The plane’s engine gently comes to life, subtle and quiet as a dishwasher, and soon we accelerate through takeoff, forced back into our seats by the mounting speed. I turn to the only other passengers — a mother and her son, who one month ago suffered extensive burns over his body, burns that are healing, but not well. “Eske nou anfom?” — Are you OK? — I ask.
Their home, the island of La Gonâve, is known for some of the poorest living conditions in Haiti. Their house has no electricity or running water. Yet the woman and her boy had arrived at the airport in their Sunday best. The contrast of their poverty and the opulence of the private jet carrying us to Boston could not be greater, yet they seem unaffected by it. I imagine they must be preoccupied with thoughts of what awaits them in the United States.
The boy, Jean Michel, was badly burned by kerosene spilled from a lamp, an accident all-too-common among Haitian children who grow up in small homes with no electricity.
The family had a hard time describing how he was burned. “It just happened. He felt it burn on his back and side,” his dad explained to me the day before. Jean Michel nodded slowly in affirmation and didn’t add much when I questioned him directly. The story is further obscured by the evident shame they feel that the burn happened at all and the cultural stigma such wounds carry in Haiti. I didn’t press. I could see these are loving parents, doting on their child.
Haiti Air Ambulance, the island country’s only emergency medical helicopter, had picked the family up from La Gonâve. Shriners Hospital in Boston offered him free care, which would entail several surgeries and extended physical therapy. Our plan is to fly him to Boston through the generosity of a family who had donated the use of their plane. My job, as a doctor who speaks Creole, is to accompany them in case any problems arose in flight.
While Jean Michel’s burns have started to heal, he walks with a limp, his head hung low and his shoulders hunched. The skin is contracting, pulling his head down. Even sitting up causes him pain, as the weight of his head and limbs draws continuously at the fragile tissue. Without intervention, his stoop would become worse, his arm more contracted against his side and less functional. His left hand, pink where the skin has yet to grow back, already lacks fine-motor function. As he sits, uncomfortable in his stiff shirt, I realize he has no idea what lies ahead of him, the pain and difficulty of the rehabilitation, the stark contrast between his tiny home on La Gonâve and the bustle of Boston, where he’ll likely spend a lot of time between surgeries.
He reminds me of one of the first patients I met in Haiti’s rural central plateau in 2006. Islaine was 8, tall and lanky for a malnourished girl. Her hair was braided into three pigtails that stuck out at different angles, and I could not see her face from where I stood behind her. Her screams, however, filled the pediatric ward and could be heard throughout the hospital. “Amwe! Amwe!” she cried out as the nurses debrided her, scrubbing her exposed tissue to allow the wound to heal properly and protect it from infection. Jean Michel will undergo some of this painful ritual, but with more pain medication and high-tech bandages than Islaine had received.
Rosmene and her son recline uneasily on the leather couch and I help them with their seat belts. The couch is large enough for four people, yet mother and child sit close to each other. Chilled by the plane’s powerful air conditioning, Rosmene asks for her suitcase to grab her sweater. As we take off, she clutches her Bible and her son, her two most valuable possessions. I reassure her and explain that we’ll hit some bumps as we ascend over the mountains that surround Port-au-Prince.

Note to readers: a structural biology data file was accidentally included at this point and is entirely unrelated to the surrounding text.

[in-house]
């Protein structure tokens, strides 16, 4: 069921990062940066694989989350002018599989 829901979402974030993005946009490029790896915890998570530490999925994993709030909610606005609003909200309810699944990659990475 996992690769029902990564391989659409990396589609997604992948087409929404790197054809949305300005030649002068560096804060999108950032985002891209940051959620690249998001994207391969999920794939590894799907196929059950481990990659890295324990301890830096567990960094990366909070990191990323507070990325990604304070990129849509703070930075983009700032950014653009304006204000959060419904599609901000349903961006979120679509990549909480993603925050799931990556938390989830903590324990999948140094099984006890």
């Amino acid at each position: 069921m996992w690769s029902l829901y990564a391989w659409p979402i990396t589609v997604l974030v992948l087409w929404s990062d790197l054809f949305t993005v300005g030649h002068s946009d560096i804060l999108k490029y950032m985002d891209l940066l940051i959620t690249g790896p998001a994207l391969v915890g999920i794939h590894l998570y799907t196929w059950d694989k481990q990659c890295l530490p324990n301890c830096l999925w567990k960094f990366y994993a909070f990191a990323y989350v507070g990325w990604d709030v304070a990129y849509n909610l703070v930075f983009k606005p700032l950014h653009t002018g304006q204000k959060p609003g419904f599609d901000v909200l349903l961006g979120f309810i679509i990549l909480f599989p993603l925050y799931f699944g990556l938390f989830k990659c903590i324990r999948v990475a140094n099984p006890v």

At 45,000 feet, the sun doesn’t set until 9 p.m. Our pilots double as flight attendants, serving drinks and food. Both Rosmene and Jean Michel politely decline the offer of a brownie. I chat with the pilots for 20 minutes, asking questions about lift and engine power, trying to sound intelligent. When I return to my seat, I find my fellow passengers stretched out on the couch, more comfortable now and covered in blankets, sound asleep.
I feel terrible waking them up an hour later as we approach Boston, but even private jets require passengers to be seated and strapped in for landing. I watch the altimeter on the screen in the passenger cabin plunge as we descend, feeling completely safe but in awe of the power of the machine as it carves up the sky, rising and accelerating and plummeting as needed, mostly at the behest of the computer that calculates the auto-pilot.
Then we hit a storm outside Boston and are forced to circle for 30 minutes before passing through some of the roughest turbulence I’ve experienced. Fear of a crash doesn’t seem to cross Jean Michel’s mind. He’s struggling to maintain his posture in a way that doesn’t put pressure on his wounds. He’s not in acute pain but suffers a dull ache in too many places to count.
We deplane in Boston in a soft rain. I escort Jean Michel and Rosmene to the car service that will take them to the hospital and bid them farewell. Then the pilots and I fly to New York, landing just before midnight. As the plane’s only passenger, descending its stairs to a waiting black town car, I can’t help but feel for a moment the pleasure of the rich and famous.
I sleep six hours in an airport hotel and return to Haiti on a commercial flight in the morning. My journey is over, but Jean Michel’s is just beginning.
Vincent DeGennaro is an internal medicine doctor and global public health specialist in the University of Florida’s Division of Infectious Diseases and Global Medicine. He works mostly in Haiti with the nonprofit Innovating Health International. See his An American Doctor in Haiti blog. Email him at firstname.lastname@example.org.